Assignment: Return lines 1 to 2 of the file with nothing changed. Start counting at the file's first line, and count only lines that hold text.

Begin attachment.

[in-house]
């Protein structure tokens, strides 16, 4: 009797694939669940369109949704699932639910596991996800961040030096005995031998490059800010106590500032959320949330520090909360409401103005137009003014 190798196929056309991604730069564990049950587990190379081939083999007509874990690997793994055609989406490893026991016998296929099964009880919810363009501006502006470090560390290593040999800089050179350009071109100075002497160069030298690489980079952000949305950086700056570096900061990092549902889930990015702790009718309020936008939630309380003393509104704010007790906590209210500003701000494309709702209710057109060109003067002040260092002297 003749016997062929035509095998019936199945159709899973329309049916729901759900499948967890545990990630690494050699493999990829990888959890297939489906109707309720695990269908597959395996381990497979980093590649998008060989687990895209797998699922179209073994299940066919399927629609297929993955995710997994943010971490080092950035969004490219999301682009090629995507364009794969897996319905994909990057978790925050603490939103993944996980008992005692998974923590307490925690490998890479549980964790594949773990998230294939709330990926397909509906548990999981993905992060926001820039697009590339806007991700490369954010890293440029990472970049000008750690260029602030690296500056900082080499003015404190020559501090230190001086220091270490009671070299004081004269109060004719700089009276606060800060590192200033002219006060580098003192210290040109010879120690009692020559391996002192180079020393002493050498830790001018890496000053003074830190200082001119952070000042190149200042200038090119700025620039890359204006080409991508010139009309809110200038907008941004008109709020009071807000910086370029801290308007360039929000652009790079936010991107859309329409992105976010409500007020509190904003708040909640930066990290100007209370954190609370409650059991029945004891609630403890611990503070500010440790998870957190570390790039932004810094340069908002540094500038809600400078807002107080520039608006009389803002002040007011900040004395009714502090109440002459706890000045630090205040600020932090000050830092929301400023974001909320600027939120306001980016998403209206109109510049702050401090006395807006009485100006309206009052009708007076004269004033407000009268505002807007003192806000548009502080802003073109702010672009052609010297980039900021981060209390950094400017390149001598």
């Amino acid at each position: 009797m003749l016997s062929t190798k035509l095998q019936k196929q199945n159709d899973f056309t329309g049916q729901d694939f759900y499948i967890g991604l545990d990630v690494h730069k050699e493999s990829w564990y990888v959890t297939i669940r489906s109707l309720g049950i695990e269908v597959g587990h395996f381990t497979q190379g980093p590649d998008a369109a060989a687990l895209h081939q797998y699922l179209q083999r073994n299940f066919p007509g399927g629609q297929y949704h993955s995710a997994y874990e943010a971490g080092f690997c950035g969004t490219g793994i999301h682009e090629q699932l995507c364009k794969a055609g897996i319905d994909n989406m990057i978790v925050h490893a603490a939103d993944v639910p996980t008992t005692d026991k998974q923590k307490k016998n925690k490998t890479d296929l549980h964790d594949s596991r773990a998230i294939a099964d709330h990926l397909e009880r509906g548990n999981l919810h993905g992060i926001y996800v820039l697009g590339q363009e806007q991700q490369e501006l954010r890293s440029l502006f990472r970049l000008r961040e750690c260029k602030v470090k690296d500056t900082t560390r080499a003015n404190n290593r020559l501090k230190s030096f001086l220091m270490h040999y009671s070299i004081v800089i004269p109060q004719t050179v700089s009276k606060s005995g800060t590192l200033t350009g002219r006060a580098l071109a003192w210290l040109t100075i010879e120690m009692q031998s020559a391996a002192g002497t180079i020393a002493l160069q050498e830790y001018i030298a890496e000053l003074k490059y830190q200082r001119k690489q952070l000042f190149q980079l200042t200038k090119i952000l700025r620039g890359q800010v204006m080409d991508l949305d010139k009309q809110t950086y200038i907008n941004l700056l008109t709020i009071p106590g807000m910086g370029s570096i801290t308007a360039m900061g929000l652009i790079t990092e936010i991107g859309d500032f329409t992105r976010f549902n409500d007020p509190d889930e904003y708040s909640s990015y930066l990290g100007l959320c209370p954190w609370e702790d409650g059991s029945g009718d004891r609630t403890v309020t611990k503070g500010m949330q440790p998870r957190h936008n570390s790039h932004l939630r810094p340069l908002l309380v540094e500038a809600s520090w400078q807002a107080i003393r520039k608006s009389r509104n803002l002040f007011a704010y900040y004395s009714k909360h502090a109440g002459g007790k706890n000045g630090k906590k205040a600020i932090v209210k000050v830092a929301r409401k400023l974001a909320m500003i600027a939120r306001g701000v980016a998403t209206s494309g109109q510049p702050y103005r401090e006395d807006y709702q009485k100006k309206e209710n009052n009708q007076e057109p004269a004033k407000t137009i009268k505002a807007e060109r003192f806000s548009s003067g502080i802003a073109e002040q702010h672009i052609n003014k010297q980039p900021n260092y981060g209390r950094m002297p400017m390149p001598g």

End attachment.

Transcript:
[in-house]
């Protein structure tokens, strides 16, 4: 009797694939669940369109949704699932639910596991996800961040030096005995031998490059800010106590500032959320949330520090909360409401103005137009003014 190798196929056309991604730069564990049950587990190379081939083999007509874990690997793994055609989406490893026991016998296929099964009880919810363009501006502006470090560390290593040999800089050179350009071109100075002497160069030298690489980079952000949305950086700056570096900061990092549902889930990015702790009718309020936008939630309380003393509104704010007790906590209210500003701000494309709702209710057109060109003067002040260092002297 003749016997062929035509095998019936199945159709899973329309049916729901759900499948967890545990990630690494050699493999990829990888959890297939489906109707309720695990269908597959395996381990497979980093590649998008060989687990895209797998699922179209073994299940066919399927629609297929993955995710997994943010971490080092950035969004490219999301682009090629995507364009794969897996319905994909990057978790925050603490939103993944996980008992005692998974923590307490925690490998890479549980964790594949773990998230294939709330990926397909509906548990999981993905992060926001820039697009590339806007991700490369954010890293440029990472970049000008750690260029602030690296500056900082080499003015404190020559501090230190001086220091270490009671070299004081004269109060004719700089009276606060800060590192200033002219006060580098003192210290040109010879120690009692020559391996002192180079020393002493050498830790001018890496000053003074830190200082001119952070000042190149200042200038090119700025620039890359204006080409991508010139009309809110200038907008941004008109709020009071807000910086370029801290308007360039929000652009790079936010991107859309329409992105976010409500007020509190904003708040909640930066990290100007209370954190609370409650059991029945004891609630403890611990503070500010440790998870957190570390790039932004810094340069908002540094500038809600400078807002107080520039608006009389803002002040007011900040004395009714502090109440002459706890000045630090205040600020932090000050830092929301400023974001909320600027939120306001980016998403209206109109510049702050401090006395807006009485100006309206009052009708007076004269004033407000009268505002807007003192806000548009502080802003073109702010672009052609010297980039900021981060209390950094400017390149001598």